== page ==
Canadian cities have already been recognized as leaders in the fight against climate change. Some Canadian cities, including Toronto and Montreal, have committed to zero waste futures and transitioning to a circular economy. Toronto recently introduced its circular economy procurement implementation plan to use the city’s purchasing power to reduce waste and enable social and economic prosperity. 

Though Canadian cities face constitutional and financial restrictions in exercising their powers, courts are generally reluctant to interfere with the decisions of democratically elected councils to increase the wellbeing of their municipalities. Ontario municipalities, in particular, have broad powers in a number of areas including waste management, business licensing, the protection of persons or property, including consumer protection, and the economic, social and environmental well-being of the municipality, including respecting climate change.

 

In their circular economy initiatives, Canadian cities can follow the example of Brussels, which created a fund that provides grants to circular economy businesses and research projects. They can additionally use other forms of public-private partnerships or bonusing mechanisms to support circular business models. Canadian municipalities can include circular economy principles in their official plans to influence land use planning decisions that lead to circular designs for neighbourhoods, an increase in sharing infrastructure and in the modularity of building materials. They can look to urban planning guidelines that include criteria for circular building implemented by cities like Amsterdam to promote the use of secondary and residual materials. They can ban or impose fees on materials that they receive at their waste management facilities or landfills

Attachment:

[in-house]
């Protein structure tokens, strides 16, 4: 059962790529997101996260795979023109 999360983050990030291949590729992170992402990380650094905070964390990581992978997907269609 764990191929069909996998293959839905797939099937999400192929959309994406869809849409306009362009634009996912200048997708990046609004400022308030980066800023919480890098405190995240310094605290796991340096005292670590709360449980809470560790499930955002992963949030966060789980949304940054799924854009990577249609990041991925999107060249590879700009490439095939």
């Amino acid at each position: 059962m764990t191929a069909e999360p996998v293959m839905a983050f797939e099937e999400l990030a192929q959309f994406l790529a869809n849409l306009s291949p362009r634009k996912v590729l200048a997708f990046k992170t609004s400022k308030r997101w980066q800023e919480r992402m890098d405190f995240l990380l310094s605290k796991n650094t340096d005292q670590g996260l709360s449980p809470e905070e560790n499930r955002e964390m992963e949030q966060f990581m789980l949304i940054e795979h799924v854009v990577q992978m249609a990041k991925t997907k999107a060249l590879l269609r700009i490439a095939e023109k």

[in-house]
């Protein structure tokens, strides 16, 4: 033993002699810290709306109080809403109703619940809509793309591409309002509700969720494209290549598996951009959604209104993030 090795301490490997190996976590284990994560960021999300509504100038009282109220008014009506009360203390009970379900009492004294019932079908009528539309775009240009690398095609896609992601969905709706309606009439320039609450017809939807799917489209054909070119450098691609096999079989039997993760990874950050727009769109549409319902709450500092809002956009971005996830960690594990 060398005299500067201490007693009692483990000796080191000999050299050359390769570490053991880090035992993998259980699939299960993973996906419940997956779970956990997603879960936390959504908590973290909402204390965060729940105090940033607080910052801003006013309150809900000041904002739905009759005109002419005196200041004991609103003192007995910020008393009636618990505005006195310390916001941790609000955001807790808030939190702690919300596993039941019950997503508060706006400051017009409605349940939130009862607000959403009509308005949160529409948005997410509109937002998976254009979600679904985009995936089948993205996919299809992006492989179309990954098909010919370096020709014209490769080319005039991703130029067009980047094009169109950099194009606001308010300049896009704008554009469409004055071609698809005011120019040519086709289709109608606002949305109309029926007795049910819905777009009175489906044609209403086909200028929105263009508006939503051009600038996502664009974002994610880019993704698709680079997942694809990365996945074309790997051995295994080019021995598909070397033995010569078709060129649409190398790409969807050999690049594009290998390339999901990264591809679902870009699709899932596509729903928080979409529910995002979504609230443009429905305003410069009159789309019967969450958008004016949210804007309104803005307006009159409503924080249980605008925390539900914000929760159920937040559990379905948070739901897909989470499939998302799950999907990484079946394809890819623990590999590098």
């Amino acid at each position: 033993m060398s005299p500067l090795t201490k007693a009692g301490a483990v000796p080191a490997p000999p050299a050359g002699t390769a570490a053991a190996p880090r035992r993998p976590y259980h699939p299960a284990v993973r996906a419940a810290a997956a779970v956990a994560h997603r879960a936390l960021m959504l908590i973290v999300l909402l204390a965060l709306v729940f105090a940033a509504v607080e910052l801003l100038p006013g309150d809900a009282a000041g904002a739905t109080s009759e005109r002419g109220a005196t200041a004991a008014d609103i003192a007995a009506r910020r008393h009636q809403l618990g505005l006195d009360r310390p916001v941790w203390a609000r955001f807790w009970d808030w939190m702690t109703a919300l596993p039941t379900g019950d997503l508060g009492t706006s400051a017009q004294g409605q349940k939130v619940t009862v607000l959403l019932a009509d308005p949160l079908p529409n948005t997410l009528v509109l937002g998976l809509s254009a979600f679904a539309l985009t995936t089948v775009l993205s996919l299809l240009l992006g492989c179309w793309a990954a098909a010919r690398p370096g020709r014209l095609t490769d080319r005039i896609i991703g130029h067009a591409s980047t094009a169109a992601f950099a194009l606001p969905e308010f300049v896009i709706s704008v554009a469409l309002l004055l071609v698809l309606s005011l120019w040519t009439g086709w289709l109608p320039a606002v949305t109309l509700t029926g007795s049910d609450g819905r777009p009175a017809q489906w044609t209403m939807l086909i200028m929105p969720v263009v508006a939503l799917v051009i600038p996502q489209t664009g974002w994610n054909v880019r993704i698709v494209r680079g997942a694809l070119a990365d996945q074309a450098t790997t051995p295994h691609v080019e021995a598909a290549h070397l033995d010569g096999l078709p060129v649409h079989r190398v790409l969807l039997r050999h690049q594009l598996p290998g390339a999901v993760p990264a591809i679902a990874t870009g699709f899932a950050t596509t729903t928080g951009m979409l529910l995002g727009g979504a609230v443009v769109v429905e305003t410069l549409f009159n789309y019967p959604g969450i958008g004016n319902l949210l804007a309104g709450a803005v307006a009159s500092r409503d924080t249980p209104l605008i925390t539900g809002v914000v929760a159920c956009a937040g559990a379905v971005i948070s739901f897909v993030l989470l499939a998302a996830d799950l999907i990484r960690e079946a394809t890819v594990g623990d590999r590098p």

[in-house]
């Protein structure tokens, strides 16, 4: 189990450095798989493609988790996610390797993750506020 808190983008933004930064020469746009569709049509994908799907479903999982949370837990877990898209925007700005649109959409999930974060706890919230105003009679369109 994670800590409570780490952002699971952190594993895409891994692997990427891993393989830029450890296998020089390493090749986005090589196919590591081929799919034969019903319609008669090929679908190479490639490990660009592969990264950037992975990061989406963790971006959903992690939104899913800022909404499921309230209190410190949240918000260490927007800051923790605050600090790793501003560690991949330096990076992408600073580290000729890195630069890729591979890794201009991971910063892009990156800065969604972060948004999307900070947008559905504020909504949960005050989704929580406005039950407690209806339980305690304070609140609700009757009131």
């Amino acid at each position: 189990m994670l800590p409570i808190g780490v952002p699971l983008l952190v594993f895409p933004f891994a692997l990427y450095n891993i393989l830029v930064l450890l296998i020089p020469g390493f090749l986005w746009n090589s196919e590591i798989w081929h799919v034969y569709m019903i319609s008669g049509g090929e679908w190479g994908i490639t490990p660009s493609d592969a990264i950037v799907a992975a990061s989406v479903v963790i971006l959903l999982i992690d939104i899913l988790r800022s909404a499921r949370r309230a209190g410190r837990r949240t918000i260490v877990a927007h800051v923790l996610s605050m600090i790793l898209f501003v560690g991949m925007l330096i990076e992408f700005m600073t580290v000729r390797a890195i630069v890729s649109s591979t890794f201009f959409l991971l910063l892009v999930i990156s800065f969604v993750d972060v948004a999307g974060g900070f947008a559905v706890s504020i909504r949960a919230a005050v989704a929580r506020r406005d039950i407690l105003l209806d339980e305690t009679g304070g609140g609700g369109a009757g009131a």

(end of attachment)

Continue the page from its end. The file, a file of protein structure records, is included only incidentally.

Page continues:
These examples highlight the powerful role that Canadian cities can play to be sustainable, resilient and thriving even in the face of threats as great as the degradation of the natural environment and climate change. As cities work toward realizing sustainable futures, transitioning to a circular economy can bolster their efforts, and at the same time increase the quality of urban life. 

 

By Denisa Mertiri and Alexandra Potamianos

For more information on how to make the circular economy work in cities, contact Denisa Mertiri at [email protected]

 

Share

Redesigning The Way Your Company Works

COVID-19 has changed the way we work, play, and interact with our world. Whether your company is a single or multiple branch office operation, with industrial facilities or mobile public and field workers — developing a clear, concise program requires careful consideration and detailed risk and resource assessments.

Unique challenges require unique customized solutions.

The COVID-19 pandemic has created unique challenges for businesses and workforces all across Canada. Public health departments, government leaders, and associations provide continual streams of information where business owners and executives must analyze this information to the best of their ability, providing direction in the creation of customized solutions for their business.

Barantas Inc. (Barantas) has remained focused on the core principles of prevention and safety services offering clarity and direction to company programs and operational procedure development.

Barantas can assist in any of the following key areas: